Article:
“There is way too much blame to go around,” said Aziz, the Dallas police department deputy chief. “After the finger-pointing we need to sit together and commit to open dialogue for progression. We cannot operate on the false foundation of us versus them. This is all about us.”
Before the Dallas shootings, a black police officer in Ohio, Nakia Jones, gave an emotional speech on Facebook live that has since been watched over 7 million times. Jones, who works in Warrensville Heights, near Cleveland, had watched the video of Castile being shot during a traffic stop in St. Paul and was deeply disturbed by it.
She said that for the first time, she was able to see a police brutality incident through the eyes of a civilian.
“So I’m looking at [the video], and it tore me up because I got to see what you all see,” she said. “If I wasn’t a police officer and I wasn’t on the inside, I would be saying, ‘Look at this racist stuff. Look at this.’ And it hurt me.”
“If you are white and you’re working in a black community and you are racist, you need to be ashamed of yourself,” she added, her voice rising. “You stood up there and took an oath. If this is not where you want to work, then you need to take your behind somewhere else.”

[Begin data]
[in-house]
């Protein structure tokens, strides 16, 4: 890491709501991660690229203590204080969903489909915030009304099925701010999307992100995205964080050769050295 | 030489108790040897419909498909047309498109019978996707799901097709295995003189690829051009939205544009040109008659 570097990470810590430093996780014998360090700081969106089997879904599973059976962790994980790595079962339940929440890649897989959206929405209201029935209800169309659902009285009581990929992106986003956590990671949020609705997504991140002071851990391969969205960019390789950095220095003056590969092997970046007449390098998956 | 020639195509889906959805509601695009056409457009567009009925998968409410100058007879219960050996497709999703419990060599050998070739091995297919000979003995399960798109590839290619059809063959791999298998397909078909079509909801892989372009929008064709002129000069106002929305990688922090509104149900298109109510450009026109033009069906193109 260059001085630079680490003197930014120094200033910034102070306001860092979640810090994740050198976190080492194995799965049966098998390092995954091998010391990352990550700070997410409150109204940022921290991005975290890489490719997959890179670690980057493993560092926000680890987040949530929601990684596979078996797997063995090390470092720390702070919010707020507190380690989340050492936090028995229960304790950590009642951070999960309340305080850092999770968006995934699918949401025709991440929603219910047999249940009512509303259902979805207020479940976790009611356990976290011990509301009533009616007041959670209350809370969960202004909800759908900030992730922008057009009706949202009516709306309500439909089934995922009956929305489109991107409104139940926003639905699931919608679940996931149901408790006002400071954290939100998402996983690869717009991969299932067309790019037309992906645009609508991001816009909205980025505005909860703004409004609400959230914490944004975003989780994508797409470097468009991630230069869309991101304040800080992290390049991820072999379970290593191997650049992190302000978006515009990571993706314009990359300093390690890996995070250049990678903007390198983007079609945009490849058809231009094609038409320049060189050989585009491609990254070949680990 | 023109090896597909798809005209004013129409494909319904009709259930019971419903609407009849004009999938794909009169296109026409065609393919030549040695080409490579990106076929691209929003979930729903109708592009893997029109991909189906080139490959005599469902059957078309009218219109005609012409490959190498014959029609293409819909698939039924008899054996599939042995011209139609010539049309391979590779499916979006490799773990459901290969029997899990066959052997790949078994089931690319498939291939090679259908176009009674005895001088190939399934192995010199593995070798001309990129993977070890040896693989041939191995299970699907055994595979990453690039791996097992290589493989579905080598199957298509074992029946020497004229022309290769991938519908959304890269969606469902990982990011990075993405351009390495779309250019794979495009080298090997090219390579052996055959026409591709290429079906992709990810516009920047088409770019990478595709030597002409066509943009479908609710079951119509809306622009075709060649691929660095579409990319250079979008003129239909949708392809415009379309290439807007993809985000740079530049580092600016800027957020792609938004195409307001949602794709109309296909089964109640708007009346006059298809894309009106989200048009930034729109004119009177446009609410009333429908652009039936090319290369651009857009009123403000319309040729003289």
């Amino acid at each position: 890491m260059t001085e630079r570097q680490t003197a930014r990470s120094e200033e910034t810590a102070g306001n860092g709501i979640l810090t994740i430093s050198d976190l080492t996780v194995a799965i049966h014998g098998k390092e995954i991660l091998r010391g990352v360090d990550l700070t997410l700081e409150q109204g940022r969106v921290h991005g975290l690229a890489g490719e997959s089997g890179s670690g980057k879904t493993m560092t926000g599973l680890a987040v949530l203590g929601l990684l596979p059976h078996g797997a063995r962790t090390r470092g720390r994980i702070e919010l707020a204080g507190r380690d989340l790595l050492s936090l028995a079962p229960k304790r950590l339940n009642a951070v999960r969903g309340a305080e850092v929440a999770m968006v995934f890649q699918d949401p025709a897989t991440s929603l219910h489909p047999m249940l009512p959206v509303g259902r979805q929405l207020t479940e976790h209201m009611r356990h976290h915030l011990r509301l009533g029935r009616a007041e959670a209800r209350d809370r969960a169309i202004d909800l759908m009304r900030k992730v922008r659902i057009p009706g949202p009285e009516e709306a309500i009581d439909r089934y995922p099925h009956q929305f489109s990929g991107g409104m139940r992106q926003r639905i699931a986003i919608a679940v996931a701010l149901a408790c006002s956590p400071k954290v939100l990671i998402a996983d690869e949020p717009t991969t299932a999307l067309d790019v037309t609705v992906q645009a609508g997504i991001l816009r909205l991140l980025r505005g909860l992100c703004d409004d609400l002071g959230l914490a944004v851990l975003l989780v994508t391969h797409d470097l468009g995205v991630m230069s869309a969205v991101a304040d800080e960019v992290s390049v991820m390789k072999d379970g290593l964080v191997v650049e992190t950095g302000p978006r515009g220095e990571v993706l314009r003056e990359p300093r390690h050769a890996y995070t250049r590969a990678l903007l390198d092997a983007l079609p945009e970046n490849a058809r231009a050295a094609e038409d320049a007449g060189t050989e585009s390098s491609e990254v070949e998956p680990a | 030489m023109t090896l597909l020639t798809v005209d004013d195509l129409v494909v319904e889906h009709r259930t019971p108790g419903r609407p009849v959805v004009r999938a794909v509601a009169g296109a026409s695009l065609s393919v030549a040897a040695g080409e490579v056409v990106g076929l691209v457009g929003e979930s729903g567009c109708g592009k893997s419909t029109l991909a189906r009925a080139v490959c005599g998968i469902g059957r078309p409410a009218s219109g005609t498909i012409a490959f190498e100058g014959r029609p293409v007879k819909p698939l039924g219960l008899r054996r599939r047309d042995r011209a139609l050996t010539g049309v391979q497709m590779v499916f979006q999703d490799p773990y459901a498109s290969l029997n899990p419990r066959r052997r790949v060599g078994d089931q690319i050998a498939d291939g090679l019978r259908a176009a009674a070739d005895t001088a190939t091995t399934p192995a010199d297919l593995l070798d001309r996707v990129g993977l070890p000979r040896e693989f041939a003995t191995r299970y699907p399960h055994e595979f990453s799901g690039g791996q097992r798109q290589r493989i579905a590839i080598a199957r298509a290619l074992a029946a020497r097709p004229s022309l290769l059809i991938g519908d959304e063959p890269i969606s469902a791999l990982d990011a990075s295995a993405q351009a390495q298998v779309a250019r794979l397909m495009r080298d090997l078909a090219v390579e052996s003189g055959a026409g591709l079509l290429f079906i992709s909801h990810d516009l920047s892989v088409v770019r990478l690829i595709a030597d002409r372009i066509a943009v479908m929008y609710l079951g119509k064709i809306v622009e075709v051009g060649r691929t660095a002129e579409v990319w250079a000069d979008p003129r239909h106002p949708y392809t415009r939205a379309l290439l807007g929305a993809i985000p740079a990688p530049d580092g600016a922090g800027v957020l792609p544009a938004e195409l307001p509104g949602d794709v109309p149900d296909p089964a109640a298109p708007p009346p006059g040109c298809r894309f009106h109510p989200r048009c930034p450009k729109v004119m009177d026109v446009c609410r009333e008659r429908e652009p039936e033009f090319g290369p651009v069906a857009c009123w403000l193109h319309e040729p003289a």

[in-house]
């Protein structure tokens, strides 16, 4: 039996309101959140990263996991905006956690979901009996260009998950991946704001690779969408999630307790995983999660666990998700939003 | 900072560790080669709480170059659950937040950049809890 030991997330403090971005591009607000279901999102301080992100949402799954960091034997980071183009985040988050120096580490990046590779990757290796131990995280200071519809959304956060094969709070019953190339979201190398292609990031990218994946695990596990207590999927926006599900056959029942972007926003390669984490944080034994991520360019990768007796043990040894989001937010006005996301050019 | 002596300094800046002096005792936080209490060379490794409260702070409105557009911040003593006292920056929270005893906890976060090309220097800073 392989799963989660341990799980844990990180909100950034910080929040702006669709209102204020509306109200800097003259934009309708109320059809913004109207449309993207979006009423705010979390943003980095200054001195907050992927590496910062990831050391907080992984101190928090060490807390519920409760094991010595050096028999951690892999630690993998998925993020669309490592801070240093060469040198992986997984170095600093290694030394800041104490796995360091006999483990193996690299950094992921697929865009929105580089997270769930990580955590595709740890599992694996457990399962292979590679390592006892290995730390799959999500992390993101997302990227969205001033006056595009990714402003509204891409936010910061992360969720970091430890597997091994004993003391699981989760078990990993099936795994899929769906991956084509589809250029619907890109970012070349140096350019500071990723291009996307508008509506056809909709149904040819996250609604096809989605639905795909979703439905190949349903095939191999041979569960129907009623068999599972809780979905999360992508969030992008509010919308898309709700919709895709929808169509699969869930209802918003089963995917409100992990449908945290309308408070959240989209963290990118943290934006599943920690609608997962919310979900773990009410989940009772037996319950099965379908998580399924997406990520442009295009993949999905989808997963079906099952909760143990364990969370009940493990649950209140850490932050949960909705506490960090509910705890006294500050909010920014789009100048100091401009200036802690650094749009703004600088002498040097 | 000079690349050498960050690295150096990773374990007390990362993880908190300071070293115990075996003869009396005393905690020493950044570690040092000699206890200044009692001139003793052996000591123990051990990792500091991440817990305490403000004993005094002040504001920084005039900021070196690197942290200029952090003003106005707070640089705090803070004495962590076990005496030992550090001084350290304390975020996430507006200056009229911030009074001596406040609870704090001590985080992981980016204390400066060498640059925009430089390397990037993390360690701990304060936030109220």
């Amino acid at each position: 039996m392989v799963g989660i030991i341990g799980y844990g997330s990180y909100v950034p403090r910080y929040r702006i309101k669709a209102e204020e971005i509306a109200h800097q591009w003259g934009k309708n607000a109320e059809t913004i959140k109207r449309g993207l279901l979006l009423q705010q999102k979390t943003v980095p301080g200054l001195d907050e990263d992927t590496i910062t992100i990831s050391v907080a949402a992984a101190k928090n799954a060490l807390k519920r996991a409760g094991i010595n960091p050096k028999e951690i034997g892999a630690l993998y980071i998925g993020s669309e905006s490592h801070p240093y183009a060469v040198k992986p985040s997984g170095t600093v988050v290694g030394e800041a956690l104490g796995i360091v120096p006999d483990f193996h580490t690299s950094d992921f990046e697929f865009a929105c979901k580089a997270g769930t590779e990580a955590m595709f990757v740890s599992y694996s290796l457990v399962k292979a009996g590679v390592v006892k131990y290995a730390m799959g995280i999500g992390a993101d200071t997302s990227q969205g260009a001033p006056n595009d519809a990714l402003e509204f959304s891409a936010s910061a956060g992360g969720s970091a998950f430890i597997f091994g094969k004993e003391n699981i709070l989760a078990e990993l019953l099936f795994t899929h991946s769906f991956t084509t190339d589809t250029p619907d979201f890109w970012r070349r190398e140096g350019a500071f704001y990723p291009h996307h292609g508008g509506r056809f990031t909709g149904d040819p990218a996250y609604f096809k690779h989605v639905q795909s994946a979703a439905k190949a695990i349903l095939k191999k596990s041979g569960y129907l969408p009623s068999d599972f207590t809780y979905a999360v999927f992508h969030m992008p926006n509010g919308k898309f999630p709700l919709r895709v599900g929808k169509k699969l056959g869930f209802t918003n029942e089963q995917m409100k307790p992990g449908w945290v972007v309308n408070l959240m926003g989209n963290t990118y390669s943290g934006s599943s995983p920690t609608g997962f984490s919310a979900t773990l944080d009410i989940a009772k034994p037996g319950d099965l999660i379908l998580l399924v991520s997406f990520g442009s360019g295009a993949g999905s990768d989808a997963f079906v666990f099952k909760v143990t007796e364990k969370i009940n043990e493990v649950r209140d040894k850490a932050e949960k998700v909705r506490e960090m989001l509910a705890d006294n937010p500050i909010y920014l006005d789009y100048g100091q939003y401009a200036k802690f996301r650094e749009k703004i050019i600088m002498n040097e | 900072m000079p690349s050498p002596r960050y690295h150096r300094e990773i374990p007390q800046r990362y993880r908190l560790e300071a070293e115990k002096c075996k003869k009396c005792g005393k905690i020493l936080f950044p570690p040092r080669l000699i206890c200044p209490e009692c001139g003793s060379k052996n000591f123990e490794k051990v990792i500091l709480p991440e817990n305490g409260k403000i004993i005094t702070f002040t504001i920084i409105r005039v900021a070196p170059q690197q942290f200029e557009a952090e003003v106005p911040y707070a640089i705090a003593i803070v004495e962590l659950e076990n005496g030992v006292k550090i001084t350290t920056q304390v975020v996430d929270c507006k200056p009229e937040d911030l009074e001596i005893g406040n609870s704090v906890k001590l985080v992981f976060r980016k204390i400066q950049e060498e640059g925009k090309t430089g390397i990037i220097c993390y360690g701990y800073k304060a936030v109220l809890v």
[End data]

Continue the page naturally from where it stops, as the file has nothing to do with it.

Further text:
But Jones said she still wants to be a cop. “I am my brothers’ and my sisters’ keeper,” she said. “That’s why I’m going to keep this uniform on.
Ronald Hampton was a police officer in Washington, D.C., for 24 years, many of those during the crack epidemic of the 1980s. He’s now retired and works with the Black Law Enforcement Association. He said he knows what it feels like both to experience systemic racism and to lose a fellow officer.
“When a white colleague was shot and killed, then of course I felt sympathy for him and his family,” he said. “But him getting killed didn’t erase the racism and discrimination I was experiencing in the police department. It didn’t erase [how police treated black communities]. Those are two separate things. One doesn’t eliminate the other. You have to deal with it.”
What happened in Dallas, he said, is the result of decades of failing to hold cops accountable for acts of brutality.
“People who kill police officers go to jail,” he said. “Police officers who kill people don’t go to jail.”
“We’ve been talking about reform all the way back to the ‘80s,” he continued. “We saw these killings and Rodney King. We’ve been talking about reform and it hasn’t worked. There wouldn’t be Alton or Castile. There would be no Trayvon. It’s a lack of reform that has created the environment for police to keep doing what they do, without accountability.”
According to Damon Jones, a black corrections officer in Westchester County, New York, who also works for the Black Law Enforcement Association, police commissioners and politicians only “pay lip service” to comprehensive police reform. Meanwhile, “all these black men are still getting shot in 2016.”
“Black law enforcement is caught in the middle.”